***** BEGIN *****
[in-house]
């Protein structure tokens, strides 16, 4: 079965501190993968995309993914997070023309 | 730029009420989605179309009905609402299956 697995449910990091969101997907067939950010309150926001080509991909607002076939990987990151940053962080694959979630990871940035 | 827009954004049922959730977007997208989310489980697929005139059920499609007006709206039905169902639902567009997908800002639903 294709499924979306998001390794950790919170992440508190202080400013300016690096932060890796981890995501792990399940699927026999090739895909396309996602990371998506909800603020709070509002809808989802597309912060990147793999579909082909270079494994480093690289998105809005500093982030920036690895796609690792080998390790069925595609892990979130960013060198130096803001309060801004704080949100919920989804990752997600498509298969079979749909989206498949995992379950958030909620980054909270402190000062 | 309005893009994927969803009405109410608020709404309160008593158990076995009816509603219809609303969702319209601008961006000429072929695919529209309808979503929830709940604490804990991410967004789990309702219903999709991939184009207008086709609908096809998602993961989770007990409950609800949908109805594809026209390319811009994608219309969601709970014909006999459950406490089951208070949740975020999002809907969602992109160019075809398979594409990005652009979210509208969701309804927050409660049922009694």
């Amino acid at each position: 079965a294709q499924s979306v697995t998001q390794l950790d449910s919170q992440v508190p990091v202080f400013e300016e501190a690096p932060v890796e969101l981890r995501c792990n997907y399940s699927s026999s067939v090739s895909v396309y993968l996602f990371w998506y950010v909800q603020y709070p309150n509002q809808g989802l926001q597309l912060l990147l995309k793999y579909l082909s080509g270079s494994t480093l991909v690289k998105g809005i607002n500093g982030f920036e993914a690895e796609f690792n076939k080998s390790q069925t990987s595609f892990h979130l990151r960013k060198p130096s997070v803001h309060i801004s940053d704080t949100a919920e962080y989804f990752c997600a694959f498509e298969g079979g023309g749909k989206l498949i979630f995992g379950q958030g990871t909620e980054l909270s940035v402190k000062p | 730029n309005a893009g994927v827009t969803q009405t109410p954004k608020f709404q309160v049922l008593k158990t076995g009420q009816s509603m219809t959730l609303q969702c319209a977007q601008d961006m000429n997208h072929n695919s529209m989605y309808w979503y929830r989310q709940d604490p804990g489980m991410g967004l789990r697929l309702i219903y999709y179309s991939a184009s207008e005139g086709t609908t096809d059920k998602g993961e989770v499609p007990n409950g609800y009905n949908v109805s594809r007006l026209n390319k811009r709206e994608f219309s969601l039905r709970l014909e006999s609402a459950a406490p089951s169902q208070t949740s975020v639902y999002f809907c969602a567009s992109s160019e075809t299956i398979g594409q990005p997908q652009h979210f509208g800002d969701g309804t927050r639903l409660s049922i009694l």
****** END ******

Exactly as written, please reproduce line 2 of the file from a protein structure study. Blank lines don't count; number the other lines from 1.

């Protein structure tokens, strides 16, 4: 079965501190993968995309993914997070023309 | 730029009420989605179309009905609402299956 697995449910990091969101997907067939950010309150926001080509991909607002076939990987990151940053962080694959979630990871940035 | 827009954004049922959730977007997208989310489980697929005139059920499609007006709206039905169902639902567009997908800002639903 294709499924979306998001390794950790919170992440508190202080400013300016690096932060890796981890995501792990399940699927026999090739895909396309996602990371998506909800603020709070509002809808989802597309912060990147793999579909082909270079494994480093690289998105809005500093982030920036690895796609690792080998390790069925595609892990979130960013060198130096803001309060801004704080949100919920989804990752997600498509298969079979749909989206498949995992379950958030909620980054909270402190000062 | 309005893009994927969803009405109410608020709404309160008593158990076995009816509603219809609303969702319209601008961006000429072929695919529209309808979503929830709940604490804990991410967004789990309702219903999709991939184009207008086709609908096809998602993961989770007990409950609800949908109805594809026209390319811009994608219309969601709970014909006999459950406490089951208070949740975020999002809907969602992109160019075809398979594409990005652009979210509208969701309804927050409660049922009694």